countries, scarcely more than cottages, with very grand names.  I
remember,"--she glanced at the letter again.  "It must be their house or
the village, for I see the railway station and post-town are both
different.  Dear me--the Maryons are rather extravagant as to
note-paper!  If one didn't know it was impossible, this might have come
from some big place!"

Then her thoughts reverted to her own plans.

"I should like to see that pretty younger sister again," she thought.
"And, after all, it will not increase any real or imaginary
responsibility about Winifred if I come to a clear understanding with
her mother.  Not that I would shirk responsibility if it were a duty,
but in this case it would be a mockery.  She is not a girl to be either
led or advised, and the reason that I am still her dearest friend is
that I have--except on that one occasion--left her to buy her own
experience.  She needs to do so."

The "one occasion" to which Hertha's thoughts referred had been that of
a crisis in Winifred's relations with the society for which she worked--
a crisis which, at the cost of considerable mortification, had left her
a wiser woman.  For it was only the finish up of a series of annoyances
which had begun almost from the first day of her engagement, the cause
of which may be summed up very shortly--Miss Maryon's absolute ignorance
of the meaning of the word obedience.

She was quite sure she knew the best way to manage the work better than
those who had been at it for years; she was brimful of eagerness to
distinguish herself, and of a _kind_ of enthusiasm; she was energetic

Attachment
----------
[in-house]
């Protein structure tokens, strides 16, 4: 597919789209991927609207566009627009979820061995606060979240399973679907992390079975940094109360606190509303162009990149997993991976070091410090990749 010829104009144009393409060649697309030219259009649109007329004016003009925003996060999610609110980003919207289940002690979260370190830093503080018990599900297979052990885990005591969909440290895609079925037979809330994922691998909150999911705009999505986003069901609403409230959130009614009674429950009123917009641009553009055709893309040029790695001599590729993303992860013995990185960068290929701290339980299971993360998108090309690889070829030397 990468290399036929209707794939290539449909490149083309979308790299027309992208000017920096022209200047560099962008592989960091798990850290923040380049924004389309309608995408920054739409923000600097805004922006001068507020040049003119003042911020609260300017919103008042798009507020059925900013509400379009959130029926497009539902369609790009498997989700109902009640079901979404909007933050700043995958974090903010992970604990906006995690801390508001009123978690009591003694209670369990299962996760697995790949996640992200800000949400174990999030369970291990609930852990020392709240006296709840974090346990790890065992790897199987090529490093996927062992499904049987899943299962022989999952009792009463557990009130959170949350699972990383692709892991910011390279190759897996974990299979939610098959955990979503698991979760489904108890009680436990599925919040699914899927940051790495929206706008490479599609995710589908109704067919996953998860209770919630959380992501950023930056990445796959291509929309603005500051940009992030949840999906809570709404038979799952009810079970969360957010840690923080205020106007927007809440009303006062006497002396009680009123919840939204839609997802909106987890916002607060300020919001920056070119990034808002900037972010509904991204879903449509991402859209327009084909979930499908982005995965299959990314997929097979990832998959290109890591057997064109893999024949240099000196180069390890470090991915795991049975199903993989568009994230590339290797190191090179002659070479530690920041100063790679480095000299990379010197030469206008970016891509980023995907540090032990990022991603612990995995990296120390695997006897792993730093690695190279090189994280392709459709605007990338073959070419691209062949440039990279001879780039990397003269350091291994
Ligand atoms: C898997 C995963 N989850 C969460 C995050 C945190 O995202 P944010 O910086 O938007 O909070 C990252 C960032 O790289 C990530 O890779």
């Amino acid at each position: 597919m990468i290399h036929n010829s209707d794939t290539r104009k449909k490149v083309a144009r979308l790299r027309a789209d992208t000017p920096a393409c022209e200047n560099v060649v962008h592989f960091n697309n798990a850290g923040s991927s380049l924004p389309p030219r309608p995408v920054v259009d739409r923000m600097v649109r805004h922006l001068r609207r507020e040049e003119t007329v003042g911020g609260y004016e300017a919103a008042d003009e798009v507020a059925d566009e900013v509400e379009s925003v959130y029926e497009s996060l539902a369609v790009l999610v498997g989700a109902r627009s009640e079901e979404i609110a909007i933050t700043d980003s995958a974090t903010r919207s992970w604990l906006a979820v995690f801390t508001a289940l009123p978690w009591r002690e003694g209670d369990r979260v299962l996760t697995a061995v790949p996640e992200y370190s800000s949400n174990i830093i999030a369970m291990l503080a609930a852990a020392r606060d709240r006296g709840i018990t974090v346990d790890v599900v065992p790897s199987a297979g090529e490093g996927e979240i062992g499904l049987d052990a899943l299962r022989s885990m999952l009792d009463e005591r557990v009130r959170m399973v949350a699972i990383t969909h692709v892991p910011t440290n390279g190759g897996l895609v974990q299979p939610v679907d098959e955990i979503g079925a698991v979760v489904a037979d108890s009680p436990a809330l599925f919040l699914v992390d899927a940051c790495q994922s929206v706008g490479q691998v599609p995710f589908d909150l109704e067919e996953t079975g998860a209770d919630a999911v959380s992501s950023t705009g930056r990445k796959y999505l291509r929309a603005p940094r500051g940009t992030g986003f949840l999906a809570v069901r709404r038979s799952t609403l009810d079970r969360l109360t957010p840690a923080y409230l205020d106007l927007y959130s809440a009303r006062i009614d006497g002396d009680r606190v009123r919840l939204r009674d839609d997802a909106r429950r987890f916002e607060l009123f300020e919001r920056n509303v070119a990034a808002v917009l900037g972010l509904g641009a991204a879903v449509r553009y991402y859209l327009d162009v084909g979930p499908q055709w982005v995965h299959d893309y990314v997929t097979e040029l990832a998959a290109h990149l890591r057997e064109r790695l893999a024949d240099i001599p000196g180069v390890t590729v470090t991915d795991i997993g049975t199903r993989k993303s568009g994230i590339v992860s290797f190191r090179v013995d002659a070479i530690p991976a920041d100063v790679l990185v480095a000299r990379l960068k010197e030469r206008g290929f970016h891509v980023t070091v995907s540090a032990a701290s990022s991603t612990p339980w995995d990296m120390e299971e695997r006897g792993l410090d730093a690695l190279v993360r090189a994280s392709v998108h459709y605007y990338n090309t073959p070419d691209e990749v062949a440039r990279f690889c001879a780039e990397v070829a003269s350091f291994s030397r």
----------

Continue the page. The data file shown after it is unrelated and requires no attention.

and hard-working, but she was entirely without deference.  And
underlying all her talk about the dignity of labour, the
contemptibleness of an ordinary woman's home-life, was a strong, though,
unexpressed belief that she was doing the society no small honour in
working for it, and that, by some instinct which she did not seek to
define, the society should be aware of the fact.

The result of all this can be easily imagined.  Though valuable as a
steady and zealous worker, she was entirely inexperienced, and want of
compliance with the rules was not to be endured.

"We can get scores of girls better fitted for the post at any moment,"
said the much-worried secretary in reply to Mr Montague's entreaties
that they would give his protegee another trial.  And in reality it was
far more owing to the skilful pleadings, made in all good faith, of
Hertha's friend, as to the importance of the salary to a girl so placed,
the disappointment her dismissal would cause to her friends as well as
to herself, than from any conviction of Miss Maryon's special abilities,
that the secretary at last gave in.

He knew Mr Montague well, and his post had given him exceptional
opportunities for the cultivation of discernment.

"Are you _sure_," he said towards the close of the interview, looking up
with a keen glance from under his bushy eyebrows, "are you _sure_ this
girl is really so dependent on her work?  There is no story about her
that we have not been told, is there?  It's no case of a self-willed
young woman running away from home--an uncongenial stepmother, or any
nonsense exaggerated into importance?  She is not a girl to give in,
even if in the wrong."

Mr Montague started.

"What makes you fancy such a thing?" he asked.

The secretary considered.

"I can scarcely say--an impression, perhaps.  Still there are trifling
circumstances--she is very careless about money, thinks nothing of
hansoms, for instance.  And you know one of her great offences has been
giving charity without permission, and, naturally, most injudiciously--"
He gave an impatient exclamation.  "Enough to bring our whole society
into disrepute," he said, "contravening its very _raison-d'etre_."

Mr Montague felt uncomfortable, and yet he had no real grounds for
misgiving.

"I can only repeat the reason of any interest I feel in her," he said,
"and that is that she is a friend of Miss Norreys--the last woman in the
world to aid or abet any silly girl in the sort of conduct you suggest."

The secretary's brow cleared.

"True," he said, "I had forgotten."

Mr Montague called that very day to relate his success to Miss Norreys,
but she was not at home.  Then he contented himself with a note, merely